Routes which break typically require the ability to sell a vertical or “go” route. The threat of being beat deep forces the defender to turn their hips and get ready to run with you. It’s in these moments when defenders are the most vulnerable and at the biggest disadvantage. Being able to consistently and convincingly sell a vert goes a long way toward being a good route runner.
In our first video, Wilson is lined up as a split-end on the field-side. He closes with the DB with quick feet, then fakes a speed release to the outside shoulder. He bursts forward taking an elongated step, dropping his head to sell the vert, and pumps his arms hard to force the defender to defend upfield.
At the same time, Wilson is dropping his butt to his ankles and planting his feet ready to break back on a hitch route. The DB was still carrying his momentum upfield while Wilson was breaking down and flipping his hips back to the QB.
Stroud looks the other way the entire time, but Wilson won because he sold the hell out of the vert and got the defender to turn and run upfield, creating enough separation to make and secure a possible catch.
With our second clip, we’re going to look at Wilson attacking a defenders leverage. On this one Wilson goes outside of the broadcast angle, so we’re going to also see it from behind the line of scrimmage.
From the broadcast view, Wilson is at the top of the screen aligned as a flanker, split wide field side. Here, the defender has outside leverage. He’s lined up wider than Wilson with his hips directed inside.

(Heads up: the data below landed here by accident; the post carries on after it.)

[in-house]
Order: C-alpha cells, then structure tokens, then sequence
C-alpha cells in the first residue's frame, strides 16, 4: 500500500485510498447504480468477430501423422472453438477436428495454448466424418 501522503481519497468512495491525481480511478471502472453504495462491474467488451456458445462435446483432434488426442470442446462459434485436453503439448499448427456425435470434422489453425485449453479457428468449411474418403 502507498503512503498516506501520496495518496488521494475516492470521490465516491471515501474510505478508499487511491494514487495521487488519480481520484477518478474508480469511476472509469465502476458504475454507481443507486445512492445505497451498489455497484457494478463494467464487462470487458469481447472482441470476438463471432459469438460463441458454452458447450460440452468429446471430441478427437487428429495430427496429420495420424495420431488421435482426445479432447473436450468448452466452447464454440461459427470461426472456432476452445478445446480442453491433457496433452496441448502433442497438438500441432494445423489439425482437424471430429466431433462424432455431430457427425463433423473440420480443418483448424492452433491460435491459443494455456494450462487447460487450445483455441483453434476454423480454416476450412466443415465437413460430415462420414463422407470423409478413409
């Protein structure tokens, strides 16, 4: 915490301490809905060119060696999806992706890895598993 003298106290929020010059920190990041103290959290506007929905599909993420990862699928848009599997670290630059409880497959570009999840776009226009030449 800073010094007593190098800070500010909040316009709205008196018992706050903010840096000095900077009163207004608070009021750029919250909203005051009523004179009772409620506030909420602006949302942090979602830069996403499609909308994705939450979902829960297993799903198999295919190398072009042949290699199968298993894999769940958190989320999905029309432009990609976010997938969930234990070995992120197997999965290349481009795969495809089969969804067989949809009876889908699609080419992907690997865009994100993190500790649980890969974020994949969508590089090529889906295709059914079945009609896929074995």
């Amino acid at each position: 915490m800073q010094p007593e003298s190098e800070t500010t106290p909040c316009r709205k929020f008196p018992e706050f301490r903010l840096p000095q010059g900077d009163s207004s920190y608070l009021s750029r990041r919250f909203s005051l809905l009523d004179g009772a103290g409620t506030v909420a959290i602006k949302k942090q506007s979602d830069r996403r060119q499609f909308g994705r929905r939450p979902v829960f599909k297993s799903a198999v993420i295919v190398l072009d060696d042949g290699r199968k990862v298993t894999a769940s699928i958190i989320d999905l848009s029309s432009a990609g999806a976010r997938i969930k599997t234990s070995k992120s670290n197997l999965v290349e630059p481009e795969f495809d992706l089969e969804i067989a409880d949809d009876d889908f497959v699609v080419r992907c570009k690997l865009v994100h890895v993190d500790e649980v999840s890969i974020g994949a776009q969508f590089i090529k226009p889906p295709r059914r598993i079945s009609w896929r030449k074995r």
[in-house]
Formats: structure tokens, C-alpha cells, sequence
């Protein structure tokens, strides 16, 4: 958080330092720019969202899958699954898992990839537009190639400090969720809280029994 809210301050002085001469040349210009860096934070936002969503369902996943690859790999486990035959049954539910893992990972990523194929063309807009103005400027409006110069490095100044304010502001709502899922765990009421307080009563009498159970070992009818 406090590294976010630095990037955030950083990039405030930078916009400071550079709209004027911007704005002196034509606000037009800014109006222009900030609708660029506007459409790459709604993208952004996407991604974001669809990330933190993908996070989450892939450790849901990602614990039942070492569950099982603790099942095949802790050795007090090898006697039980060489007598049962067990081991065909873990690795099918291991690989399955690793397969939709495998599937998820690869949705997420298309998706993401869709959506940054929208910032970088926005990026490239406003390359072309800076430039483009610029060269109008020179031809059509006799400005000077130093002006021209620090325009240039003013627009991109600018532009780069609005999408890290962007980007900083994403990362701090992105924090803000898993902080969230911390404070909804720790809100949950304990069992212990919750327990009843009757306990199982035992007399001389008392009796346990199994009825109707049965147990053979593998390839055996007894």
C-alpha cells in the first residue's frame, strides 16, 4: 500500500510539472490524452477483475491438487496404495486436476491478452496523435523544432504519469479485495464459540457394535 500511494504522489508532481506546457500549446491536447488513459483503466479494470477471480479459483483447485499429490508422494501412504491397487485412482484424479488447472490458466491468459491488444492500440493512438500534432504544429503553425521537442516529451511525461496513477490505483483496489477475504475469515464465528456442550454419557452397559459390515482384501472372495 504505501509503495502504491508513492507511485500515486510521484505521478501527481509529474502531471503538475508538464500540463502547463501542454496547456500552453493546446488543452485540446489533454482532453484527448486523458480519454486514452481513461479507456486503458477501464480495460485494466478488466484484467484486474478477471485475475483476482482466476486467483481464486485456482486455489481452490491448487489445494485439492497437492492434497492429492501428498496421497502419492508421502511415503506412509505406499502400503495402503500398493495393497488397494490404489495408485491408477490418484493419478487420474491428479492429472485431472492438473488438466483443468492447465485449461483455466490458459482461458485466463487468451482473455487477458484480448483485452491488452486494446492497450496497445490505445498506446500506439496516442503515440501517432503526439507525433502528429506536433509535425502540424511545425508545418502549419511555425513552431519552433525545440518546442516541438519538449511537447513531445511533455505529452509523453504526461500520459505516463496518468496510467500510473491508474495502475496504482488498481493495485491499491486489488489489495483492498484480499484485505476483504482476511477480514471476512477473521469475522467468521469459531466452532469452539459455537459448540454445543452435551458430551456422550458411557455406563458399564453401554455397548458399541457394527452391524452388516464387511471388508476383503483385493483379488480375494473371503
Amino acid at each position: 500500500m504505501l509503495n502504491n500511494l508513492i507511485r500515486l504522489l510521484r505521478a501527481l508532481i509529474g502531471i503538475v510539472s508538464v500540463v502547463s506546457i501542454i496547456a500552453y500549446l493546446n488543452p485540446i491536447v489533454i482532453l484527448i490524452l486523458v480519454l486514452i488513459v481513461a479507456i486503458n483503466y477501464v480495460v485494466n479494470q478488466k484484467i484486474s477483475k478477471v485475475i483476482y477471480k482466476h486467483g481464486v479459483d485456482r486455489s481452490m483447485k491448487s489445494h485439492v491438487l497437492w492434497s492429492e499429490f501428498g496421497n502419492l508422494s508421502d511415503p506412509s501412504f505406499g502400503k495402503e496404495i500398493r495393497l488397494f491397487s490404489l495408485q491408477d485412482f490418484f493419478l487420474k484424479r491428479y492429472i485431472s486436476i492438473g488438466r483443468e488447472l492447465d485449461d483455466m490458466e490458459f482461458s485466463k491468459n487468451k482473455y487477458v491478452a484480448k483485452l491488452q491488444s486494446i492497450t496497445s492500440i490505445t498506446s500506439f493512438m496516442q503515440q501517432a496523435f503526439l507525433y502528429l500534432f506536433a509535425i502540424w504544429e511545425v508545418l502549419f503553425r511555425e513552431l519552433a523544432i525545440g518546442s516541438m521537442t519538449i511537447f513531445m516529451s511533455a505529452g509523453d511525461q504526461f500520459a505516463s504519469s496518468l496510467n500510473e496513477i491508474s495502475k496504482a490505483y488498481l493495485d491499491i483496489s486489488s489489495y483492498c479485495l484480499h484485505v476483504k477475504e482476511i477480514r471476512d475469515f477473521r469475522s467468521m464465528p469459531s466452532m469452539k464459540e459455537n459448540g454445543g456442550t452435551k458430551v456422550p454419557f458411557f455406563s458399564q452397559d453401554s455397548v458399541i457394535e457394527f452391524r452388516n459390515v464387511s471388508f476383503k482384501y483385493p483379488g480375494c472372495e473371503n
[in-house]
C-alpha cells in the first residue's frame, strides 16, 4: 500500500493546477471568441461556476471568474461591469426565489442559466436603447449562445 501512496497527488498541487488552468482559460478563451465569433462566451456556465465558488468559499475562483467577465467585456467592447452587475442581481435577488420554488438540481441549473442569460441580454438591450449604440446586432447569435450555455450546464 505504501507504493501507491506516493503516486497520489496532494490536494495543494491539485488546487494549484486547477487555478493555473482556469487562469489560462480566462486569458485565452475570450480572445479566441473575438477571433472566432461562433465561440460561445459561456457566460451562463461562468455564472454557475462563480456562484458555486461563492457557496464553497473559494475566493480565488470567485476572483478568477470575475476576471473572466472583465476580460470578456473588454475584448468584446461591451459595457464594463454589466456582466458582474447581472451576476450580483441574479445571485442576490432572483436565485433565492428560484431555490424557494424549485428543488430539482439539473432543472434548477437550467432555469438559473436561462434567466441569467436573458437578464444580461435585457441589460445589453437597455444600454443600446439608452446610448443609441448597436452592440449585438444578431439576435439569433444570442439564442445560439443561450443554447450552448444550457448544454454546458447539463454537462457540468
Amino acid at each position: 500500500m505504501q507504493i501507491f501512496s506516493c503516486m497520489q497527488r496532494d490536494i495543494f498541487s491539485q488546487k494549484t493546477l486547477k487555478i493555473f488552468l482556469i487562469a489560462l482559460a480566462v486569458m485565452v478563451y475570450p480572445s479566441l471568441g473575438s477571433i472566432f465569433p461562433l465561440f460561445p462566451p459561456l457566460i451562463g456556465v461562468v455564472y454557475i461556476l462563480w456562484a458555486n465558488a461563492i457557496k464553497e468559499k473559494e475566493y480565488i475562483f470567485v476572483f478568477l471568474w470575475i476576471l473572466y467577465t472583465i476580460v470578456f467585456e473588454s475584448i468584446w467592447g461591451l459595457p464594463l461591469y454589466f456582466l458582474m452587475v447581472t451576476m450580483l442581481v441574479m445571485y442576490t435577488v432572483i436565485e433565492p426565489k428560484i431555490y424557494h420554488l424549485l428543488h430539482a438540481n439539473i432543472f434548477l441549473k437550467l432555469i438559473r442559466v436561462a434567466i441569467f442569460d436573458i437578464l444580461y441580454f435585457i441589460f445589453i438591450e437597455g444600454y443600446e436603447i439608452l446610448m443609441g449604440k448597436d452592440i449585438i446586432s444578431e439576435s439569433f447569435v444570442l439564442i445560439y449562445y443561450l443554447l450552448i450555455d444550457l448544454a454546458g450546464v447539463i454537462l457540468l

When attacking leverage, the receiver is attacking the leverage-side shoulder. For example, if the DB has inside leverage the receiver attacks their inside shoulder; outside leverage, attack the outside shoulder.
Off the snap, Wilson explodes and accelerates straight ahead very quickly. Once he gets about 6 yards from the DB, he angles himself to attack that outside shoulder.
As Wilson closes in, the DB has to turn his hips to the sideline to continue to gain depth. This allows Wilson to take a hard step outside and throw a little head fake, which shifts the DB enough to cut under him on the post route.
The DB loses speed flipping his hips from outside back in, and by this point Wilson – still in full stride – has a couple steps on him. Easy grab for Wilson to add 6 for Ohio State.
With our third clip, we’re going to look at how Wilson wins even when attacking leverage would otherwise fail.
We’re going to see Wilson field-side in the slot. The DB is playing with inside leverage because he doesn’t want to give up the middle of the field, and Wilson has to run an in-route against it.
Off the line of scrimmage, Wilson closes the distance with the DB by attacking his outside shoulder.
Remember, attacking leverage means going straight at it…we don’t want that here. If Wilson were to attack the inside leverage – the DBs inside shoulder – the DB would simply keep stepping inside to maintain that leverage, and square up.
Put another way, the DB would be stepping in the direction of the route, and turning in the direction of the break. In this case, attacking leverage would make it harder to separate.
Instead, by attacking the outside shoulder, Wilson keeps the defender as wide as possible, and further turns the defenders hips toward the sideline, away from the direction of the break. Now comes the hard part.
Wilson takes a big power-skip straight into a speed cut. Instead of taking his third step with his left foot, he cycles it mid-air so he can extend and plant his right foot wide. Further, he disconnects his upper and lower body here; his torso is going straight and he throws a head-fake to the outside, all while his feet are driving his hips to the inside.
In order to maintain speed, Wilson takes a speed cut, driving hard into that plant foot and bursting off it. Since Wilson is already cutting only 1-2 yards from the defender, his first inside step is practically on the DBs toes.